I have noticed a few trends in the behavior of some of ballet’s role models, and I want to address the matters of body image and healthy competition among ballet students.
When I danced in Los Angeles Ballet, I also taught in the school. I had a busy schedule of rehearsing, performing, and teaching weekly classes. I developed close relationships with my students, aged 8 through 11. Some would come to see me perform with their parents. One evening, a mother caught a moment with me backstage. She said that she was worried about her daughter’s weight, and wondered if I had any advice on how she could be more “healthy.” It was all I could do to not explode while I calmly explained that her daughter was 10 years old, working well in class, and guaranteed to have fewer weight problems later in life if she ate a well-balanced diet with as few restrictions as possible.
Any professional dancer can starve for a few weeks and lose a noticeable amount of weight; she might even be positively rewarded for it. I have seen it a million times, and am sorry to admit that I’ve also tried it out. It’s hard not to, when you’re pulled aside in class and told that you’re “really improving,” and you know it’s because you lost ten pounds. Or if you see a dancer receive a dream role after a drastic weight change. The question is, how long can it last? Are the diet restrictions put in place to feed the body with high-quality fuel, or are they merely denying the body of essential energy? Dancers who lose weight too quickly usually fall into the second category.
In every case, dancers who experimented with weight-loss-oriented dieting before puberty have the most trouble managing their weight as professionals. I know some women with bone damage, and others who can’t have children. Most of them are also not dancing anymore, because the pressure to be perfect wore away the love of performing onstage. I think that’s the saddest part of it all.
I read a recent blog post from a ballet teacher on how parents can manage their own expectations for their children. It forced a critical eye into how students should approach moving up a level in class, or not getting the role they wanted in a performance. Although I agree that the professional ballet industry is one of the most competitive and high-pressure of all, I was disturbed by the underlying expectation in the teacher’s writing itself. Sure, our students should strive to be the best they can be; this comes from dedicated and critical work, as well as positive reinforcement on good progress. But dancers should learn to deal with disappointment with grace and perseverance, not cultivate a cut-throat competition among each other. Advising young dancers to rate themselves compared to their peers is a recipe for disaster, in my opinion. Professional dancers work endless hours to produce a collective result. They also spend most of their free time together and share close friendships. Dancers who work for promotion alone, without an appreciation of the group as a whole, ruin the experience for everyone. Also, what about the majority of students who will never become professionals? A ballet education cultivates the pursuit of excellence, attention to detail, and dedicated work ethic that will help a person through any path they choose, even if not classical ballet. No child is lesser because she isn’t as talented as a classmate-- I wish that could go without saying.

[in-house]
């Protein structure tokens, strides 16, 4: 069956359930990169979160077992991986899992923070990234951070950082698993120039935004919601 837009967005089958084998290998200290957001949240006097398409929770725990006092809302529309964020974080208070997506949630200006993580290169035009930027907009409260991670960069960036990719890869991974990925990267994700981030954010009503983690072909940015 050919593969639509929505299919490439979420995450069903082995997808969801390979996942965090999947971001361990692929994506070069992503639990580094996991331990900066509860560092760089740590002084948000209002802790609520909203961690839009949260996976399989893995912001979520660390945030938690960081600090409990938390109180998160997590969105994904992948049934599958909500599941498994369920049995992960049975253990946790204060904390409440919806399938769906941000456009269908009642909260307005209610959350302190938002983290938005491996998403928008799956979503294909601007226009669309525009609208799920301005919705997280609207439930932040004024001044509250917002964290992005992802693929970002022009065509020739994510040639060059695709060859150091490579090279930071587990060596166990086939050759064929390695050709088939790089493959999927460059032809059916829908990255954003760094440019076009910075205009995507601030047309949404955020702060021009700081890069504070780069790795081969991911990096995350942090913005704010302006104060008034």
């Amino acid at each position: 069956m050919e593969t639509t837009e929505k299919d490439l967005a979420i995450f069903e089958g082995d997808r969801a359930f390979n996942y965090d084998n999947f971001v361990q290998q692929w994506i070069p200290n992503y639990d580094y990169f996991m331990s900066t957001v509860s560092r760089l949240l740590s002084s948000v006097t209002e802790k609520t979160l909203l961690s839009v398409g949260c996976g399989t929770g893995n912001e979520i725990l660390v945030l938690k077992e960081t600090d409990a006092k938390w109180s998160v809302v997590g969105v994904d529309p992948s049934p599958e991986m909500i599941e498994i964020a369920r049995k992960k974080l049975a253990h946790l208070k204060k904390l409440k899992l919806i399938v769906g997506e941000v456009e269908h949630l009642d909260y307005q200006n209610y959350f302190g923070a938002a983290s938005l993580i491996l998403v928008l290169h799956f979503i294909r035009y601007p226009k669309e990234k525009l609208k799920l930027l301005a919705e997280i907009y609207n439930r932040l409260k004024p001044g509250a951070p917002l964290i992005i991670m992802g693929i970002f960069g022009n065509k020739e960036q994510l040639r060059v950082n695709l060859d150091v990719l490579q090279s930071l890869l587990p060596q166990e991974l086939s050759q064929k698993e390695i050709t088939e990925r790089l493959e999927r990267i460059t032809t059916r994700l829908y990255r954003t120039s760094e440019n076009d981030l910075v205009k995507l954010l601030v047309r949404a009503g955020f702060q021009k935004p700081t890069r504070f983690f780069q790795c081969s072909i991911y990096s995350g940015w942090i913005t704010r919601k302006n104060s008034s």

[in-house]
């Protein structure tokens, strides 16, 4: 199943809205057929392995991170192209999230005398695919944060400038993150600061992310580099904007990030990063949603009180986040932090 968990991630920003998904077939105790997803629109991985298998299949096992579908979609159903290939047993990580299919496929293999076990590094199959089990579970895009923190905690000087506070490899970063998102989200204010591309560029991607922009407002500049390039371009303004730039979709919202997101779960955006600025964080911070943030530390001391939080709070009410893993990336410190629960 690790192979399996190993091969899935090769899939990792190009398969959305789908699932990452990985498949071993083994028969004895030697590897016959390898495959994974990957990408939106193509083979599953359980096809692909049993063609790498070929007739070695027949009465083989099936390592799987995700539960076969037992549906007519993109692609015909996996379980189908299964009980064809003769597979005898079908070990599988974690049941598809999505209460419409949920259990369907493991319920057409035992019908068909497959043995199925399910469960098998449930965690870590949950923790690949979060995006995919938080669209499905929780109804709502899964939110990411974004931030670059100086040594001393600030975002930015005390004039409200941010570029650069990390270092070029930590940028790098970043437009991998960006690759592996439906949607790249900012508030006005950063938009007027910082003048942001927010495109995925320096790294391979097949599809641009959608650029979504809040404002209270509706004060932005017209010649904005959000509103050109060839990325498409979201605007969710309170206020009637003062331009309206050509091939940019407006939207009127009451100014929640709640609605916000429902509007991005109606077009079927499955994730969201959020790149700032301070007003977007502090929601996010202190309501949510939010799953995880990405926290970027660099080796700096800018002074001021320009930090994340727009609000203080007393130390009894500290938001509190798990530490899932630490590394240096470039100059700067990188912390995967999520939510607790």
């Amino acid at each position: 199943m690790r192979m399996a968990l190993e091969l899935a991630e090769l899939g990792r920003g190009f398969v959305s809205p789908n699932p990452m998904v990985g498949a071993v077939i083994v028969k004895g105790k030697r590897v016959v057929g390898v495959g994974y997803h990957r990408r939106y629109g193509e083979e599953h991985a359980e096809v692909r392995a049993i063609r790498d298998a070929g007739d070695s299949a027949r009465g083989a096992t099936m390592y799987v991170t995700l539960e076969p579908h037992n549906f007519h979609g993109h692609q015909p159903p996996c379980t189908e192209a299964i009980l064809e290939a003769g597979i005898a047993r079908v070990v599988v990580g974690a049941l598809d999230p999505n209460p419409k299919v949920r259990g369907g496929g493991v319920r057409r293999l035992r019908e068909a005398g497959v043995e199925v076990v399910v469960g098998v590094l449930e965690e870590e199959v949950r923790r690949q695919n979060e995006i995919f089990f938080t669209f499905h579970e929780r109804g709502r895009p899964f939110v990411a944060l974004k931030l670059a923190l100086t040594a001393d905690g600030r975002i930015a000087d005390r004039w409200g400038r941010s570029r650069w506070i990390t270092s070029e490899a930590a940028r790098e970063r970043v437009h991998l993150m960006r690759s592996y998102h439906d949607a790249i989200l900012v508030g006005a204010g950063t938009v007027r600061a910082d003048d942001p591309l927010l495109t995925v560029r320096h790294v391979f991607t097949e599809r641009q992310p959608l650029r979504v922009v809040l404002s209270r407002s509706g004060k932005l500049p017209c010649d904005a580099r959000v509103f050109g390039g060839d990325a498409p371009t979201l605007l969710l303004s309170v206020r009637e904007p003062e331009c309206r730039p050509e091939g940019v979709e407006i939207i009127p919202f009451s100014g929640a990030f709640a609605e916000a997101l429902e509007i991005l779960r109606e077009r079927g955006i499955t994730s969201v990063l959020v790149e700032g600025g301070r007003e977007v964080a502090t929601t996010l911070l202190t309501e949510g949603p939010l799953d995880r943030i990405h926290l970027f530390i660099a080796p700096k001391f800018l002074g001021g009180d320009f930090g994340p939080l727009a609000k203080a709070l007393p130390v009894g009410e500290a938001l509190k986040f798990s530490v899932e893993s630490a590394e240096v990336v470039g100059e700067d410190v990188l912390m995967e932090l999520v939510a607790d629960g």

This article reminded me of what it was like to be a ballet student. From about the age of eight, I knew that I wanted to be a ballet dancer. I admired Wendy Whelan at the New York City Ballet with a fanatical and unconditional love (which she always merited). I scoured every ballet-related book and video repeatedly, and worked persistently in class. I wasn’t always the best, but I worked really hard and really loved what I was doing. I also learned pretty early on that if I wanted a professional career, I would have be willing to do just about anything to get there.
The internet is the newest medium for eager students to learn about life as a professional dancer. There are Youtube channels where dancers share technique tips, answer viewers’ questions, and offer advice on anything, including health and nutrition. As a young student, I would have died for something so in-depth! I have since become aware of the dangers of this form of communication. Questions and answers are exchanged with no opportunity for direct contact, and a huge risk of being misinterpreted. Furthermore, a young dancer receiving diet information from anyone other than her doctor or nutritionist is endangering her health and wellbeing. Although I admire the freedom with which Youtube allows dancers to be candid about the business, I urge all role models to acknowledge the incredible responsibility they have to protect their admirers from danger.
In order for this profession to be worth the near-constant criticism, dancers must indisputably love the art form. This love can be developed from the repeated exposure to beautiful performances by inspiring artists. As professionals we must continue to love it. Maybe not every moment of every day; we’re not robots. But the majority of the time, we have to be able to spread our love for ballet however we can. Thankfully, our generation produces so many incredible dancers. I am constantly astounded by dancers like Misty Copeland, Sara Mearns, and Sarah Hay; women whose hard work, artistry, and charisma are evident every moment on and offstage; women whose beautifully athletic bodies prove that being an artist has nothing to do with whether a body is a few pounds lighter. These are dancers who worked incredibly hard to be where they are, and who give every bit of themselves to the audience each time they perform. Most importantly, these women are also articulate and generous personalities, whose insight and experience propel the industry in a more relevant, and thankfully healthier, direction.